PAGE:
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Brookfield couple launches Modest Coffee to bring fresh roasted beans to your door

Brookfield family launches coffee delivery business for the connoisseur

Published: Wednesday, March 12, 2014 2:18 p.m. CST
Caption
(Matthew Hendrickson - mhendrickson@shawmedia.com)
Jennifer and Marcus Contaldo hold handfuls of their freshly roasted beans at their roasting space in West Chicago March 5.
Caption
(Matthew Hendrickson - mhendrickson@shawmedia.com)
Jennifer and Marcus Contaldo hold handfuls of their freshly roasted beans at their roasting space in West Chicago March 5.
Caption
(Matthew Hendrickson - mhendrickson@shawmedia.com)
Modest Coffee spins after it comes out of the roaster for a fast cool down.
Caption
(Matthew Hendrickson - mhendrickson@shawmedia.com)
Marcus Contaldo pours raw coffee beans into the roaster at their space in West Chicago March 5.

BROOKFIELD – For Marcus Contaldo, it all began with a freshly roasted cup of coffee at the Brookfield Farmers Market. From there, curiosity turned into a hobby. Then, the hobby turned into an obsession. Finally, when there seemed to be nowhere else to go, it turned into a business.

The result is Modest Coffee and their website www.modest-coffee.com.

Run by Marcus and his wife, Jennifer, the Brookfield couple became hooked on fresh roasted coffee over a summer at the Brookfield Farmer's Market.

"Our guy at the farmer's market got us into it," Marcus recalled. "After that, the store bought stuff just didn't taste the same. But then we couldn't get it."

The seasons had changed and the farmers market had closed down for winter. Marcus tried to find the roaster's website to see if he could order more from him directly online, but finding none, he found himself out of luck.

So, Marcus said he decided to do it himself.

"I started with an air popper," he said.

According to Marcus, an air popper popcorn maker can be used to make your own fresh roasted coffee at home. He began experimenting with different types of coffee from different areas of the world. He experimented with different roasts, light and dark, which determine the taste and balance of the final brew. Soon enough, that wasn't enough either. Jennifer eventually bought him a small coffee roaster as a gift, and three years after first roasting, Marcus started thinking about a business idea.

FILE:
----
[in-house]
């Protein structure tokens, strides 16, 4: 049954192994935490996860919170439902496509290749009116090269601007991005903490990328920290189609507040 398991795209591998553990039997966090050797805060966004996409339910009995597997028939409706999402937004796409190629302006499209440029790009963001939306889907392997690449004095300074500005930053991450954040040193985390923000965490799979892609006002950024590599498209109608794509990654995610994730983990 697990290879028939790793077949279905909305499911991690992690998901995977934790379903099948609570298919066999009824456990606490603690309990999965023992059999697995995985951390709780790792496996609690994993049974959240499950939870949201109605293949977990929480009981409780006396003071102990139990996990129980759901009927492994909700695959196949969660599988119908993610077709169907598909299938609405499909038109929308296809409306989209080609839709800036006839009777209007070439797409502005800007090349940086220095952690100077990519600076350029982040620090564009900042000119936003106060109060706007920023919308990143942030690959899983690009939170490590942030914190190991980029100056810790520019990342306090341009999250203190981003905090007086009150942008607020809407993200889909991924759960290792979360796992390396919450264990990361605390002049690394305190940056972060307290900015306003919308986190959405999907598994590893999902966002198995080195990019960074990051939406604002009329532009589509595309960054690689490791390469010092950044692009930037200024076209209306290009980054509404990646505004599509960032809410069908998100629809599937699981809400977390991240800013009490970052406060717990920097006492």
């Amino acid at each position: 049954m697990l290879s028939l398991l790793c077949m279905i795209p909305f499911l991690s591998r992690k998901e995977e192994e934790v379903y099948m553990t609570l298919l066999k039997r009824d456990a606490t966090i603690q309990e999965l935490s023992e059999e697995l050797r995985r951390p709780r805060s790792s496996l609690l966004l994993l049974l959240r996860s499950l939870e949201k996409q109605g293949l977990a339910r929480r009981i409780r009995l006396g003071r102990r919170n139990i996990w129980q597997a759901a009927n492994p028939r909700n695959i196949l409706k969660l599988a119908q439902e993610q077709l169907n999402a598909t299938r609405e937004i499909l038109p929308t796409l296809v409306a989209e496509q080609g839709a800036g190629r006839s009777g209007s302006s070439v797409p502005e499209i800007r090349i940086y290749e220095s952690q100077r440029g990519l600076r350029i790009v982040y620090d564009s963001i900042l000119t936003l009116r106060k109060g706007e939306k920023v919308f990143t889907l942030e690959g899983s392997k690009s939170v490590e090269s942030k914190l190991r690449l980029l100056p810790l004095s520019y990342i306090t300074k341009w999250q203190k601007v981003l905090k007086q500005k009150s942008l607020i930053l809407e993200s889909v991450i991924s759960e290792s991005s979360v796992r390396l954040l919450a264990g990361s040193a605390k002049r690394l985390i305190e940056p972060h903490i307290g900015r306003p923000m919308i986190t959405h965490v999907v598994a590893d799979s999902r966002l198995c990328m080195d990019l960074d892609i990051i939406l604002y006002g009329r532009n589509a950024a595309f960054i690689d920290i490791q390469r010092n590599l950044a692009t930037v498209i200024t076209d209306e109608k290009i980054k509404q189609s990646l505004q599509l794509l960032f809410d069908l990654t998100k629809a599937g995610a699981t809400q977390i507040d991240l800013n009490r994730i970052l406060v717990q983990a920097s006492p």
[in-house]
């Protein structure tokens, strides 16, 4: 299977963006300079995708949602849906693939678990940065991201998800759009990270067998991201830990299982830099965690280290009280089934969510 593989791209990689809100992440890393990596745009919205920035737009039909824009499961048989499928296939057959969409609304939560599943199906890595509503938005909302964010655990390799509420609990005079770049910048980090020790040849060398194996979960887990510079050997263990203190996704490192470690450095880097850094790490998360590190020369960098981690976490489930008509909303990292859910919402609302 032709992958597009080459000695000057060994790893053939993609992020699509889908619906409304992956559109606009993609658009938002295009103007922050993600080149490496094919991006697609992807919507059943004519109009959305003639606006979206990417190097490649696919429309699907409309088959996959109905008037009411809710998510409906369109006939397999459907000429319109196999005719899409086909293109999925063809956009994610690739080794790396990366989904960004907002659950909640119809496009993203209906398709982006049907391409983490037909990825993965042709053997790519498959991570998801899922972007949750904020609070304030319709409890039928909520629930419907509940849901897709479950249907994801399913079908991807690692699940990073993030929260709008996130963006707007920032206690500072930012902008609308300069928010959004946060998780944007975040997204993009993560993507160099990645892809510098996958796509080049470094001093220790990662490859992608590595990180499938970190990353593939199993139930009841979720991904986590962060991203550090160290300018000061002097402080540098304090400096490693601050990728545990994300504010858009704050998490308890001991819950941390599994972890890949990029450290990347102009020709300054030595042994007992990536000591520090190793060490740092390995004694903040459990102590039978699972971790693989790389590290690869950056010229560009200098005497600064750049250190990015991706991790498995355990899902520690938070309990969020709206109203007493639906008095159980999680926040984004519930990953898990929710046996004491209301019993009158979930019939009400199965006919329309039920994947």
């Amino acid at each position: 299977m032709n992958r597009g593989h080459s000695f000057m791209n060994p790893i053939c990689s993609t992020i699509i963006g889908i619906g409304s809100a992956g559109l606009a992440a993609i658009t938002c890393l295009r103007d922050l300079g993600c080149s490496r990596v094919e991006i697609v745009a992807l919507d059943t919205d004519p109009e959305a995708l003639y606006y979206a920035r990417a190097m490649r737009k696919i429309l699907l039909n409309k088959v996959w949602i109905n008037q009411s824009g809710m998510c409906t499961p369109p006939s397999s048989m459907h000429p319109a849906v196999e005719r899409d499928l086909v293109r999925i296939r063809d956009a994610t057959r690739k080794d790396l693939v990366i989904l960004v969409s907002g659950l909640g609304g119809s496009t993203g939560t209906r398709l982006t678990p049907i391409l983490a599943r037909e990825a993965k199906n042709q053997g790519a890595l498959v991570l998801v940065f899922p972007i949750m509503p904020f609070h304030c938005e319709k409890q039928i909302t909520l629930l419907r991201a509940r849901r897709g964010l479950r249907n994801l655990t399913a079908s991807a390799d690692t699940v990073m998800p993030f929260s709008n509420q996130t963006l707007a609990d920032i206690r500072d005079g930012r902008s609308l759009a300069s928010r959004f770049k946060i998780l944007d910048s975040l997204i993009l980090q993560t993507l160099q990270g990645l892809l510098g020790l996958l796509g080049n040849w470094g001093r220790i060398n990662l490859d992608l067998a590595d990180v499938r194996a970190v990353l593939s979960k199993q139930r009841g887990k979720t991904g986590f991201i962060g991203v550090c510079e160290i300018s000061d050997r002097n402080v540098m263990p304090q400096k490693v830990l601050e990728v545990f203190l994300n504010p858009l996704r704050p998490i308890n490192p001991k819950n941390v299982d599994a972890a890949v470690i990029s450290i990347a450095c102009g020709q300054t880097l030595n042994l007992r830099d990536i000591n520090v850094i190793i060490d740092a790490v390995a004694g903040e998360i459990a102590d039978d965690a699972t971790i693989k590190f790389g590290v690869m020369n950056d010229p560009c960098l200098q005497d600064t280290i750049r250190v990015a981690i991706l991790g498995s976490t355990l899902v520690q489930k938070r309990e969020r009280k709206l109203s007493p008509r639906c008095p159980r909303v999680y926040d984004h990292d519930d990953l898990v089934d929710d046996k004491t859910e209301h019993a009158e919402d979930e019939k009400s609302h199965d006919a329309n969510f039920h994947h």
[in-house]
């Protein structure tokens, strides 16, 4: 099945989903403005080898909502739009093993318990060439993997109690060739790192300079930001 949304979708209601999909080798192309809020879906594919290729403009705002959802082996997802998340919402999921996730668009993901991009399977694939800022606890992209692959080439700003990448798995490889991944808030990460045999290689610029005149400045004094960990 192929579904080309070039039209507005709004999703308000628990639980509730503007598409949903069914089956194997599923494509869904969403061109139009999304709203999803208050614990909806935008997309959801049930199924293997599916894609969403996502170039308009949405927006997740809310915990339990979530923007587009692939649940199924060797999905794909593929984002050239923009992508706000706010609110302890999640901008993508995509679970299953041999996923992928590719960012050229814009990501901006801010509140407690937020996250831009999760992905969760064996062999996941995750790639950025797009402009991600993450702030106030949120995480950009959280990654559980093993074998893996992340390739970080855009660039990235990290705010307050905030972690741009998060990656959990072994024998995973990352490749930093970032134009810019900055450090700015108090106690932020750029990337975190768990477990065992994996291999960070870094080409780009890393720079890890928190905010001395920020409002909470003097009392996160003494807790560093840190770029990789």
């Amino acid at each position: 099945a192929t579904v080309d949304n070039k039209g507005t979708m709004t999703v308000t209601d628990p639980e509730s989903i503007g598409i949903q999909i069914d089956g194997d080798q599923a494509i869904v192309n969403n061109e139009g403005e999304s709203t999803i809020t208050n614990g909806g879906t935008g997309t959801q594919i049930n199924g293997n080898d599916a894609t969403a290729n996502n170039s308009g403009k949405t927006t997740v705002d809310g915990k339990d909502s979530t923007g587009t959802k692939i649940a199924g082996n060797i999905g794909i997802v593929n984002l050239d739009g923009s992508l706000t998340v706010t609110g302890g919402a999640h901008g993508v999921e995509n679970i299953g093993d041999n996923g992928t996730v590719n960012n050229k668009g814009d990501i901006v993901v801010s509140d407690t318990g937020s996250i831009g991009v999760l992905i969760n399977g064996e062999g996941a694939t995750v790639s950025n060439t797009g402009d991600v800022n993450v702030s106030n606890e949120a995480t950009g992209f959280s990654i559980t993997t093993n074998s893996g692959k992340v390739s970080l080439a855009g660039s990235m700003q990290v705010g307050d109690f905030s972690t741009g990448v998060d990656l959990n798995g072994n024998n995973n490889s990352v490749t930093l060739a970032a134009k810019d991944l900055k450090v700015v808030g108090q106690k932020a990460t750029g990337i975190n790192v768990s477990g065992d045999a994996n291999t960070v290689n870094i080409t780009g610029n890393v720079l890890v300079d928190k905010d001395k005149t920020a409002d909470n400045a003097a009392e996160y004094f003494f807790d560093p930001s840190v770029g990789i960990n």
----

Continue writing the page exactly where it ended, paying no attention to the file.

Recalling his difficulty finding his favorite farmers market vendor online, he thought he could turn his loss into a business opportunity. By offering fresh roasted coffee online, Marcus decided he'd be able to sell to anyone, attract a base of loyal fans who need their coffee fix on a regular basis and keep the business out of his home.

"After he laid it all out for me, I said, 'just do it," Jennifer said. "It seemed like a great idea."

In November, the couple rented out a small warehouse space in West Chicago near the school Jennifer teaches at. In December, Modest Coffee went live online.

Marcus had been talking with other coffee fanatics online in a coffee section of the online message board reddit. When he first unveiled the site and the idea, he said the response was mostly negative. Taking their suggestions in mind, he re-tooled his site and posted it again. This time, they sold 100 orders in the first 24 hours.

"That's when strangers first bought our coffee," Marcus said. "We knew we had something."

Modest Coffee works like a subscription service. Customers can go to the website and select one of three tiers of coffee: The Modest, the Enthusiast and the Collector. The Modest level costs $12, the Enthusiast for $15 and the Collector for $18 for 12-ounce bags.

The coffee is fresh roasted and then shipped out 1 to 2 business days later. This is ideal, Marcus said, as roasted coffee needs about three days to "sit" before it reaches perfection.

"You ship it out and by the time it arrives at your door it's ready to drink," Marcus said.

The coffee brand has found a following among customers who want their coffee fresh, fair trade and environmentally friendly. Marcus and Jennifer source all of their coffee directly from the farmer, which allows them to make sure the farmer in Ethiopia or Columbia are fairly compensated for their work and are using environmentall friendly methods to harvest the beans, which look a bit like red cranberries in their fruit form.

"Making sure we know who we're getting the coffee from is very important to us," Jennifer said. "It's one of our standards and it lets the customers know they can feel good about [drinking it]."

By the time Marcus gets it in West Chicago in huge burlap bags, just the bean remains, which looks like little yellow peanuts, or are sometimes a green hue, like pistachios. Marcus then fires up his coffee roaster – purchased from a roaster in Chicago who grew out of it – and dumps in just enough coffee to fill the orders. The fresh beans are good indefinitely, he said. By roasting for each order, the customer knows their product hasn't sat out on the shelf.

Customers can purchase coffee from the modest website by the single package, or they can sign up for a subscription, which will send the requested amount to the customer on a regular basis at a rate of their choosing. All the packaging is American made, the couple said, and environmentally friendly – even the coffee bags are compostable.

"We want to cater to people who care where [their coffee] comes from and how it tastes," Marcus said. "We care."

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What: Modest Coffee

Where: Based in Brookfield, roasted in West Chicago

More info: www.modest-coffee.com

Look out for: Keep an eye out for Marcus and Jennifer Contaldo at area farmers market this summer. You might just get hooked on your first fresh roasted cup, too. 

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